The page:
Since the amino acids were provided in a free, unbound form, there was no requirement for digestion allowing the amino acids to be quickly absorbed, transported to muscle tissue and directly utilized. In humans, amino acids have been demonstrated to provide improved muscle recovery following exercise [12]. During endurance exercise it is clear that a net loss of protein occurs and that recovery involves an elevation of protein synthesis that requires delivery of amino acids via ingestion [13]. Oral administration of essential amino acids, following resistance exercise, has been shown to result in net muscle protein synthesis in humans [14] and amino acid supplementation has been shown to reduce muscle damage following exercise [15].

Based upon amino acid profiling, our research team has previously demonstrated the existence of a range of subgroups that display differing phenotypic amino acid homeostasis [4]. It has been proposed that certain subgroups may have higher dietary requirements for particular amino acids, which may infer that these individuals are more prone to deficiencies. Susceptibility to environmental challenges could lead to sub-health if amino acid requirements cannot be fulfilled through diet, or in the case of non-essential amino acids, though de novo synthesis. In the current study the varying levels of fatigue remaining after amino acid supplementation may be explained by different individual amino acid requirements.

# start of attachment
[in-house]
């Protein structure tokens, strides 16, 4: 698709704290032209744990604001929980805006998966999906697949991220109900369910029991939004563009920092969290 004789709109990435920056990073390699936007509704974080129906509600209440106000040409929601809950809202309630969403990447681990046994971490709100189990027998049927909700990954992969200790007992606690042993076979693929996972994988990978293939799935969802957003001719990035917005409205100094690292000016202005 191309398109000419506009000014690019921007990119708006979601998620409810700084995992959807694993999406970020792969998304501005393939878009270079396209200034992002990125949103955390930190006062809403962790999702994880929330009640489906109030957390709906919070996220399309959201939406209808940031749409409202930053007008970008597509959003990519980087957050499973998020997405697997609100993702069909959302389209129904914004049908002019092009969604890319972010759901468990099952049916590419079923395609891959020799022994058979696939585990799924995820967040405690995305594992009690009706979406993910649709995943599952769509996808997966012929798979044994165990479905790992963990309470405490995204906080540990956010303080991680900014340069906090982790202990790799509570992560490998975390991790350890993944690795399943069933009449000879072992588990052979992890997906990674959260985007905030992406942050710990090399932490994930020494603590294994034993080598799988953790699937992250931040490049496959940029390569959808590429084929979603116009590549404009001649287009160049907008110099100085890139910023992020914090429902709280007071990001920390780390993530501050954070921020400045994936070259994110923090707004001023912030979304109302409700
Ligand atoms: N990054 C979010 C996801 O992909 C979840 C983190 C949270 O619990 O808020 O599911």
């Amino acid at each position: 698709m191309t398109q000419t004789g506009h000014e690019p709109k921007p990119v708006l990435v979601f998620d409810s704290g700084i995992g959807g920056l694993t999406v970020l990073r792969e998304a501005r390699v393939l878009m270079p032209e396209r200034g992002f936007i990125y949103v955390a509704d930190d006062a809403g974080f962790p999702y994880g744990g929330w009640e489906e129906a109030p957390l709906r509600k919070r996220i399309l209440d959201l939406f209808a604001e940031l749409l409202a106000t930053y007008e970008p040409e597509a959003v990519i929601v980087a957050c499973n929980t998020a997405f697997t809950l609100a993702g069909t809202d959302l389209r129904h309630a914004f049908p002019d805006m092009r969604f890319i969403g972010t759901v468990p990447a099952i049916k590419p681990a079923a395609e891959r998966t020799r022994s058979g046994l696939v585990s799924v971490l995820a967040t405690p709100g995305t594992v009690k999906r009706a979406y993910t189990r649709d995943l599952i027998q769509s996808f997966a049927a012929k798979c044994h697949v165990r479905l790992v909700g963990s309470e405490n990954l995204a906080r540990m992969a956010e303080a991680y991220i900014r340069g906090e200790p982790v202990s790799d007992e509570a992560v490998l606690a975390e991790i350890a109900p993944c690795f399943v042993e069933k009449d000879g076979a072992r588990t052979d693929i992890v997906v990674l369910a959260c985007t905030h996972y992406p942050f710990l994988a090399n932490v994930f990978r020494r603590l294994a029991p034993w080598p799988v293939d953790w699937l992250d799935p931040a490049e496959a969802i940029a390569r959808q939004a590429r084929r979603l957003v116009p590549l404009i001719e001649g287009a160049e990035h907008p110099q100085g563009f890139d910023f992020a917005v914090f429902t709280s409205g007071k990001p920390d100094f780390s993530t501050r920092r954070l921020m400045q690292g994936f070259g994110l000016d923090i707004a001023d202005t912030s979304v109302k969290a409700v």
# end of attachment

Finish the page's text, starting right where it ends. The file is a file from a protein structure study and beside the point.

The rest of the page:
4. Conclusion

This preliminary study found that the Fatigue Reviva™ was well tolerated in terms of palatability and usage across 39 participants. The group of professional athletes reported significantly lower levels of fatigue compared with the general public group prior to commencement of the supplementation trial. Compliance was extremely poor amongst the professional athletes making it impossible to assess whether significant alterations in fatigue occurred over the trial period for this group. The general public cohort however, showed a significant reduction in fatigue following the use of Fatigue Reviva™ over a 30-day period. The Fatigue Reviva™ should be tested in a double-blinded placebo based cross-over trial.


This work was funded by a research contract from TOP Nutrition Pty Ltd. The product being assessed, Fatigue Reviva™, was donated by TOP Nutrition Pty Ltd. Marcus Crompton is thanked for processing and analysis of samples.